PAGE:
horse with no name

 

A while ago, I wrote about the perils of bonking and yet, this very weekend I found myself in a dark corner under a bridge over the Ashton Canal bonking my brains out with wild abandon.

Now, we all know the importance of eating well, not drinking too much and getting plenty of exercise so I won’t bore you with the usual holier-than-thou-go-for-the-burn-and-eat-a-granola-bar nonsense but I would like to share a cautionary tale with you, if you don’t mind.

As part of the whole me becoming a grown up extravaganza, I’m now looking at buying my first house and finally getting a foot on that shaky rung of the property ladder. Of course, there is a list of things the house must have (minumum 2 bedrooms, minimum distance from nearest council estate, maximum distance from nearest pub etc. etc.), chief amongst which is the ability to commute to work in under an hour without having to cycle along the shoulder of a 70mph dual carriageway.

Said potential new house finds itself in a little place called Carrbrook, roughly 10 miles from Manchester and quite literally perched on the edge of the Pennines; and, as it turns out, it’s possible to cycle almost all of the way along the Ashton Canal and Huddersfield Narrow Canal.

To test out my theory, I hopped on the Troll and headed out for a bit of recon. The trail itself is actually quite good almost all of the way and, with the exception of one puncture, a little cobble related unpleasantness and an impromptu detour around Ashton-under-Lyne, all was good with the world but that’s a story for another day.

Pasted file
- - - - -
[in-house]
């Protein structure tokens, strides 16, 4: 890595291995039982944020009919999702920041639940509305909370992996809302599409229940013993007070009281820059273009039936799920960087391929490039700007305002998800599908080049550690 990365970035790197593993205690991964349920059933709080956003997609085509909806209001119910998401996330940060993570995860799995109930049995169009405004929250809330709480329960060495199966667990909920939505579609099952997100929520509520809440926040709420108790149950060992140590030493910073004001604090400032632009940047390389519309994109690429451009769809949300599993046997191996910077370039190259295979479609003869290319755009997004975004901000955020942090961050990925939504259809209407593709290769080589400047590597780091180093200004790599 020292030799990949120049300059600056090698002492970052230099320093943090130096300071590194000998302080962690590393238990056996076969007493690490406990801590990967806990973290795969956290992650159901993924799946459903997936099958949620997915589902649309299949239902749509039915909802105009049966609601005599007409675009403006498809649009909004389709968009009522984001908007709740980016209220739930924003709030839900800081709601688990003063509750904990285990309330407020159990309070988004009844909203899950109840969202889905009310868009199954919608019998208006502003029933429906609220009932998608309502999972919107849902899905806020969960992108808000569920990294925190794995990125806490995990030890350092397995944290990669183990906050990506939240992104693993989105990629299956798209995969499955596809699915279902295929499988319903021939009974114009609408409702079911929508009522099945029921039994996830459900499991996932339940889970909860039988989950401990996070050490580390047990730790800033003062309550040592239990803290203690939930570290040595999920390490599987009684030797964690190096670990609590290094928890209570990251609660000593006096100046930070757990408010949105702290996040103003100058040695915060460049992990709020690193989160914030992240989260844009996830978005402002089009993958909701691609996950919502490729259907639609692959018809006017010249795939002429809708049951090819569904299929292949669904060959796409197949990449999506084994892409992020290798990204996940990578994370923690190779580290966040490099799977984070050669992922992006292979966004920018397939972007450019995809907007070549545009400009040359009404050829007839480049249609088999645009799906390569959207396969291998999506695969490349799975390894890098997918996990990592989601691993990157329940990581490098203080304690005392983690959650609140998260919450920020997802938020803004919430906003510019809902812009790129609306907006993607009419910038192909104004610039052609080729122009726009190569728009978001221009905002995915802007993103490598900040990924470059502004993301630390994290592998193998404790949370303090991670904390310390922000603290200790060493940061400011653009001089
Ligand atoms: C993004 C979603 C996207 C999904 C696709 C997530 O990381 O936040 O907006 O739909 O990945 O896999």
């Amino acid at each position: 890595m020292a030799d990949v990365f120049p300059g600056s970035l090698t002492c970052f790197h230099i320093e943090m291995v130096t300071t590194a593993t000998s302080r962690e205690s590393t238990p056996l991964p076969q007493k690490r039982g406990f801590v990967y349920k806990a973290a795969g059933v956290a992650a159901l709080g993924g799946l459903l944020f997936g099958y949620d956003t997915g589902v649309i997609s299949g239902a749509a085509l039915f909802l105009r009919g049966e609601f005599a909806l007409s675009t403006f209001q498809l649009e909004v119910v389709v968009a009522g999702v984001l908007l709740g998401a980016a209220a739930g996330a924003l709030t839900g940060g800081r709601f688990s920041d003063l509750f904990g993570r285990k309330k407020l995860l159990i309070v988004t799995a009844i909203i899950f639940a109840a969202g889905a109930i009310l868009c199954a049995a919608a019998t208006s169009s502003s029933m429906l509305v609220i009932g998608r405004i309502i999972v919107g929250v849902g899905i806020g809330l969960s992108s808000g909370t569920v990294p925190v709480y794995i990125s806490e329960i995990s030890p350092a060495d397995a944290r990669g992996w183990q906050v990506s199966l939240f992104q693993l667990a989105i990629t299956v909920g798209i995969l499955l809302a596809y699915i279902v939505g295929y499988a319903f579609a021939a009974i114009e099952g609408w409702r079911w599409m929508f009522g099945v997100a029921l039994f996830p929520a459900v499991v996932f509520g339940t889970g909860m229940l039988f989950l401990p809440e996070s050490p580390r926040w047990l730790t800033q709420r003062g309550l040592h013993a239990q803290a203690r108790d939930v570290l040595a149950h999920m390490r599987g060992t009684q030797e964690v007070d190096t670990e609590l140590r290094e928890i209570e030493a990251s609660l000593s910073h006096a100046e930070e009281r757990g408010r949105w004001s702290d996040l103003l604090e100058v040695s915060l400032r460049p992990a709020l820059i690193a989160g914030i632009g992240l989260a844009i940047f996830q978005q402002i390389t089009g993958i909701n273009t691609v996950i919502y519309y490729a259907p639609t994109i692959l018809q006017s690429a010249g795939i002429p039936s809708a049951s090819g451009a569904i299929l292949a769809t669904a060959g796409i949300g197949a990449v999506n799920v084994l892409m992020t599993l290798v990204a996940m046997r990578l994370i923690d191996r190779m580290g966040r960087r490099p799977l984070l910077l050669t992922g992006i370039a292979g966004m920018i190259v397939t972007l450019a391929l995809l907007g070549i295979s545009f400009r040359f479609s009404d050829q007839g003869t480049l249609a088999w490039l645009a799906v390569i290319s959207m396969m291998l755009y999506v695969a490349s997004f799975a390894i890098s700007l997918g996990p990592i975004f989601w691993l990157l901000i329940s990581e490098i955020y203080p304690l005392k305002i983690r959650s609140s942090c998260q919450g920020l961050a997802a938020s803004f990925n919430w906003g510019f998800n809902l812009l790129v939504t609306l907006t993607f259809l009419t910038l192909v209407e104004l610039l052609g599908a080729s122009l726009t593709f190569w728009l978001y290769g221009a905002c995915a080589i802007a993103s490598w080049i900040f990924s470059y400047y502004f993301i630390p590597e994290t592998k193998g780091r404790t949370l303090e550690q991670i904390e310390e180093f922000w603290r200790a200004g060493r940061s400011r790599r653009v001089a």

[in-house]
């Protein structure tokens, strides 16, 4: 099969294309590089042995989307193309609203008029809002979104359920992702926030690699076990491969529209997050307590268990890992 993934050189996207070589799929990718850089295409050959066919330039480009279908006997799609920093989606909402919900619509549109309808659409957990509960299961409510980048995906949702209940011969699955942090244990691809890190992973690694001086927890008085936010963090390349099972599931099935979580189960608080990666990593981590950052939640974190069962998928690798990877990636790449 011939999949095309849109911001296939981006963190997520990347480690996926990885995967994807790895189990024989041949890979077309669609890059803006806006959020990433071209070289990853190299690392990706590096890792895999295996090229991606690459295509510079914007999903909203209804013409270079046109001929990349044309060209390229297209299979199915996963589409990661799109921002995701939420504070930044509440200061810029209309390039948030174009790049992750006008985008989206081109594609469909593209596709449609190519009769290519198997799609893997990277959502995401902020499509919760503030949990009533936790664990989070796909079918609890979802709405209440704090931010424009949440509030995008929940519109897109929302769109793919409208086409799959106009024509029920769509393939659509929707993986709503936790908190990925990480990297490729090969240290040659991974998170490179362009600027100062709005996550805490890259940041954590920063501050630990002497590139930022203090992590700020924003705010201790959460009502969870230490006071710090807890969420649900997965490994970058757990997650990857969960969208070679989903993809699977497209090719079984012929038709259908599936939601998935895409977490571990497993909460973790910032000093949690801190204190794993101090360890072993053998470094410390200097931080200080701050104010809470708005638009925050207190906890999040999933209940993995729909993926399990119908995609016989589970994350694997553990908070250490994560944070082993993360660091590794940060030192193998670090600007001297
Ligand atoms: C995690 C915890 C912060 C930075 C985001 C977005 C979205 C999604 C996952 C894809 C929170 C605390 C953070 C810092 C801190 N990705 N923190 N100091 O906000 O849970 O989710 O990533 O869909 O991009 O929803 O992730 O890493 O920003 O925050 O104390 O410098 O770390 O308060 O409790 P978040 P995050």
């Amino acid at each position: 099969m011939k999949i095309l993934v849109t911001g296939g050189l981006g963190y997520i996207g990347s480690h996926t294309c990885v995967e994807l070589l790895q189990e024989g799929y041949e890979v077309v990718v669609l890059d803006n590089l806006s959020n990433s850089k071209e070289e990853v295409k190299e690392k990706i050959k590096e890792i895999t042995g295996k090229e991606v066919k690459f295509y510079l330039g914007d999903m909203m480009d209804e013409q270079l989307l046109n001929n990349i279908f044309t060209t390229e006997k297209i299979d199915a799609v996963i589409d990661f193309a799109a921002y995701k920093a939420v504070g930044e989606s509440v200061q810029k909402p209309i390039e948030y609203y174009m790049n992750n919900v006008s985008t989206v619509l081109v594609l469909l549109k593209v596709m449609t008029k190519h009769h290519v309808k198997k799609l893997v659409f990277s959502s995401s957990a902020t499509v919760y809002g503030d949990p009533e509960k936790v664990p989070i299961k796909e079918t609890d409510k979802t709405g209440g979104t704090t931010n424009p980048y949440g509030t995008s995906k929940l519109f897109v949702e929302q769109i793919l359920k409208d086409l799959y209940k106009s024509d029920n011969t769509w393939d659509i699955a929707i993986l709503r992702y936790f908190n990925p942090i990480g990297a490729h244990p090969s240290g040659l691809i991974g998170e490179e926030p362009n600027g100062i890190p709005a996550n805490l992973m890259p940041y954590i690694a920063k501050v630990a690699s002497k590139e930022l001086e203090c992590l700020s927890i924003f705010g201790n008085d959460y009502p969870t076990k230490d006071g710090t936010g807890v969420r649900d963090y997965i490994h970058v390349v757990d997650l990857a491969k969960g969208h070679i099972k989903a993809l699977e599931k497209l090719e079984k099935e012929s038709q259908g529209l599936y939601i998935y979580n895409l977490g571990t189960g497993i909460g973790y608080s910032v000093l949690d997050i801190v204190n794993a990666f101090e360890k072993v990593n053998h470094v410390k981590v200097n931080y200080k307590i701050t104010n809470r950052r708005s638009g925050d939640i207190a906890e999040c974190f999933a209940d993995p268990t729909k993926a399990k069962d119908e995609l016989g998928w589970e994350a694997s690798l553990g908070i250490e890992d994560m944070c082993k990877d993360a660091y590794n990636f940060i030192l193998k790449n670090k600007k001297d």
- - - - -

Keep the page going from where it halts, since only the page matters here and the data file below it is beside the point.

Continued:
Today, dear reader, is all about food and drink. On the day in question, I woke up early and shared a rather delicious breakfast of brown toast with scrambled eggs and smoked salmon with my ever patient girlfriend, Karen. After doing a few domestic chores, I was allowed out to play on my bike so I filled my bottles with water and took off in search of the horizon.

The planned ride was a mere 35ish miles (probably ended up close to 40ish with the unplanned detour and my penchant for exploring muddy trails up in the hills) so it was hardly what I would call a big distance and, I’m sure, what many readers of this blog ride without even blinking.

About 15 miles into the ride, I suffered a puncture which seemed to take an age to fix (lousy Troll and its horizontal dropouts) which swallowed up the one spare tube I was carrying with me. By sheer coincidence, I skipped off the towpath at Stalybridge only to spot Johnson’s Cycles across the road (sorry, can’t find a website to link to; must be a fairly new shop) so I headed in, Troll and all, getting mud all over the floor and everything I touched. I grabbed a couple of replacement tubes for £8 and nommed one of the free bananas that was lying on the counter.

After enjoying said ‘nana, a short rest and a nice chat, I got back on the trail, found a great route through a country park, up into the hills, past a reservoir and around to the back of the potential new house. Could I live with these views on my doorstep? I think so.